Sunday, August 21, 2016

. . . And an Afternoon Out in DC

There are a lot of reasons to love living in Washington DC. I think most people picture DC as a marble city all-consumed with politics, where everyone runs around in pantsuits. Well, there is some of that. But it's also a city of culture and history. Yesterday, I spent the afternoon in the section of the city that probably conforms most closely to the general vision of the place: Capital Hill. But it's also a section of town that epitomizes the cultural and historical core of DC, too.

I started at the Jefferson Building of the Library of Congress, which is directly across from the Capitol. This is the main building of the expansive LoC complex. The Jefferson Building has a beautiful great hall, which is all white marble and gold accents, more or less just as you imagine. This is where tourists congregate. There's much more beyond that, though. I have a readers card (which, by the way, anyone can sign up to get), and I've gone behind the scenes, around the back, to where the work is done. The LoC isn't just a cool building, it's an amazing resource for all citizens. And it's not just books: the LoC has paintings, photos, maps, audio and video recordings, and artifacts of all descriptions.

On display right now is an exhibit called "America Reads". As a writer, it's an exhibit after my own heart, because many of the highlighted books have inspired me or are important to me in some way as a writer. Here's a selection:

UNCLE TOM'S CABIN: Written by Harriet Beecher Stowe in the 1850's, this is one of the most important novels in American history. It opened the eyes of many Americans to the atrocities of slavery. Although possibly apocryphal, it's said that when Abraham Lincoln met Stowe, he said, "So this is the little lady who started this great war." For me, the novel is a vision of the world I write about written by people living at the time. As such, it's an important window into the 1850's.

HUCKLEBERRY FINN by Mark Twain is one of my two favorite novels of all time. I listened to it on book tape many, many times as a child, and it's cadences and dialect seeped into my brain and became part of me. I think I owe a lot of my own writing style to this novel.

THE FEDERALIST PAPERS: Not everyone is interested in early American politics, but I've always found it to be far more intriguing than people have it credit for. The Federalist Papers were written by Alexander Hamilton, James Madison, and John Jay, and is basically a lengthy vindication of the Constitution. See: Hamilton, an American Musical. In this case, it represents a cornerstone of the political world my characters live in, so it's very important to at least be aware of it.

GONE WITH THE WIND: In one way or another, everyone who writes in and around the Civil War era has to reckon with Gone with the Wind and everything it represents. The movie in particular represents the image that most people have of that place and time, and that's mostly for the worse. It has left a very long shadow.

I should note before moving on that the LoC has constant exhibits, and they're always worth seeing. I also took a look at a small exhibit of World War I artwork, some of it propagandistic, some of it representing the horrors of the war.

My second stop for the afternoon was the Folger Shakespeare Library. It's right behind the LoC, and it is, as its name suggests, dedicated to Shakespeare. There is also a theater attached. It's an indoor theater, but it's mocked up to be somewhat Elizabethan (I recently saw Julius Caesar there). The Folger, like the LoC, has a beautiful great hall, where they currently have an exhibit called "Will & Jane: Shakespeare, Austen, and the Cult of Celebrity". Here are a few images:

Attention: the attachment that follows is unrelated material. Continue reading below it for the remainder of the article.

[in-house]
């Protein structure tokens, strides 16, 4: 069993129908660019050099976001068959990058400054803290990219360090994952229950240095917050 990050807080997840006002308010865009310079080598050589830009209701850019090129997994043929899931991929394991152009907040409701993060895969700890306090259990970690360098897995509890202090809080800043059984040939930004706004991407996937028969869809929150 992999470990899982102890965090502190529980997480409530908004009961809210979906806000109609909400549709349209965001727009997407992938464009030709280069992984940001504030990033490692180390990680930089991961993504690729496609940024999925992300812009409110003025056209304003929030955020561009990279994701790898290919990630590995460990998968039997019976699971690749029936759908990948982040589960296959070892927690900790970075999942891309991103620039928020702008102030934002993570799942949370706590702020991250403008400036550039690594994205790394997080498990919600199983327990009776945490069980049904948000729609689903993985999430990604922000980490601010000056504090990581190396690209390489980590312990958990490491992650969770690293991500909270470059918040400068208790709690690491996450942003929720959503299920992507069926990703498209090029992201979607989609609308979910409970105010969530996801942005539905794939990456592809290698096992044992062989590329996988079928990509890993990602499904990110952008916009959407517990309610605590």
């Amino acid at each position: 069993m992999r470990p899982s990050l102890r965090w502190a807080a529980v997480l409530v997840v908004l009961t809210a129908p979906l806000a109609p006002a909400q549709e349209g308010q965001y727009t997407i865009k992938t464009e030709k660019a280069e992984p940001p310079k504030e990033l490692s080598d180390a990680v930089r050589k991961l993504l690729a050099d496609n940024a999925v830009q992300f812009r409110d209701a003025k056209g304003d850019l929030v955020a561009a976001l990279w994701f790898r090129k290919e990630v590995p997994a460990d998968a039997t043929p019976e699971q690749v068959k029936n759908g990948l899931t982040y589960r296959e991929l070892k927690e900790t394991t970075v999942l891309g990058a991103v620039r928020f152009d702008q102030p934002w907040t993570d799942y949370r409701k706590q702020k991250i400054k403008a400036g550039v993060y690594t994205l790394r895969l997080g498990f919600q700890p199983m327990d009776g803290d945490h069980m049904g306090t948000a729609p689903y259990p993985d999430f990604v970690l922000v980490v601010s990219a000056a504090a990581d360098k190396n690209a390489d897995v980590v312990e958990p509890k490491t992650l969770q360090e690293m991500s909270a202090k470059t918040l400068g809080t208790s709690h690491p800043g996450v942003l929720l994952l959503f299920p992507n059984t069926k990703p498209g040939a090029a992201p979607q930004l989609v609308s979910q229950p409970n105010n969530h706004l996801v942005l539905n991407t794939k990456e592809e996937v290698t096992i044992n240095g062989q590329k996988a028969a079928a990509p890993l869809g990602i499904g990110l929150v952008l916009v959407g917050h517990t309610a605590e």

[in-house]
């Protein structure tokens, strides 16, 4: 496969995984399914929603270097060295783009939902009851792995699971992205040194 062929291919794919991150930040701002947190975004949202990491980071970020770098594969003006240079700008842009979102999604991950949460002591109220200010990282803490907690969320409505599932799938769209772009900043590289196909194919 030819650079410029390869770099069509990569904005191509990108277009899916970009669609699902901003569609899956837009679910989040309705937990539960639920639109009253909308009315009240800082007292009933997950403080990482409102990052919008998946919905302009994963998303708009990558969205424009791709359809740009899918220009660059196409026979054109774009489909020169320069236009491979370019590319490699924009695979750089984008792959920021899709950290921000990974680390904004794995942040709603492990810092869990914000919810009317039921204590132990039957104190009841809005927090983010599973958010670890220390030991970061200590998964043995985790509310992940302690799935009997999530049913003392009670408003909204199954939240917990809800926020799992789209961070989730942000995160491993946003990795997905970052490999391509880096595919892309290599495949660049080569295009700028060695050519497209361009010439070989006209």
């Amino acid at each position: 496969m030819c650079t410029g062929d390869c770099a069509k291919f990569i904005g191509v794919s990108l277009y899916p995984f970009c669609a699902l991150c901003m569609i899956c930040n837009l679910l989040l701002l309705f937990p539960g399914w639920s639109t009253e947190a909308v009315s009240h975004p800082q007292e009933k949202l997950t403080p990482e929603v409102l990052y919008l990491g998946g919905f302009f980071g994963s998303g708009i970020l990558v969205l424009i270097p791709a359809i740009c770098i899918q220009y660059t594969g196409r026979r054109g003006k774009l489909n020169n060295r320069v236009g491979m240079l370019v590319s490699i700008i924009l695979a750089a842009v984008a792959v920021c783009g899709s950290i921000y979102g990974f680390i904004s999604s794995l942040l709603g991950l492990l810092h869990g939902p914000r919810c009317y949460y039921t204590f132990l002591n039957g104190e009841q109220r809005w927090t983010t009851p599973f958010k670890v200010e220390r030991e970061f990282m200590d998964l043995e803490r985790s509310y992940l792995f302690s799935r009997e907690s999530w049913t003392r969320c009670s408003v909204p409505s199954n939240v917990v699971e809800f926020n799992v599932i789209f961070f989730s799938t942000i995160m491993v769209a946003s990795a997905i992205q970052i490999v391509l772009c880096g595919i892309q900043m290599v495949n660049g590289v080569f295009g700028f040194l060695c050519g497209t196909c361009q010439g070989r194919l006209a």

This is literally self-explanatory.

Colin Firth's shirt from the BBC version of Pride and Prejudice.

Figurine of Charlotte Cushman as Romeo and her sister as Juliet.

Now, I want to talk about this last one just a bit. It probably seems a bit perplexing. Charlotte who, you might say? Porcelain figurine why? We care because what?

Okay, okay, so it all has to do with me and my writing, so I'm going to be selfish and self-indulgent. You see, one of my manuscripts, The Cotton Wars, is set in a theater c. 1830. Obviously, I needed to do some research, and my main "point of entry" into the time and place was Charlotte Cushman. Shakespearean actors like Edmund Keane may be (relatively) better-known than Charlotte Cushman, but she was a celebrity in her day. I read a biography written about her by a lady friend. From her story, I got a bevy of details about how early 19th-century theater worked. (By the way, another "point of entry" was Fanny Kemble.) I also plucked just a bit from her life story: Charlotte was an opera singer until she and her handlers mismanaged her and she lost her voice. She became a (very successful) stage actress, known for her takes on Shakespeare. That was another thing that interested me about her, because I love Shakespeare myself and I knew that Shakespeare plays would be a very important motif in The Cotton Wars.

So, it was a small surprise to see this little figurine and realize that it represented an obscure actress I actually knew quite a lot about.

Anyhow, on my way back to the nearest Metro, I snapped a photo of the Capitol:



It's looking pretty spiffy, with the Dome newly refurbished and the scaffolding finally coming down. If you don't know anything about the history of the dome, then I suggest you read this Wikipedia entry. This is the dome that was built as the Civil War raged. It stood, half-finished, behind Abraham Lincoln during his First Inaugural Address as war loomed on the horizon, and it stood behind him, finished, during his Second Inaugural Address as the war reached its end.

And here, because they're lovely, are some photos of the fountain out front of the Library of Congress:




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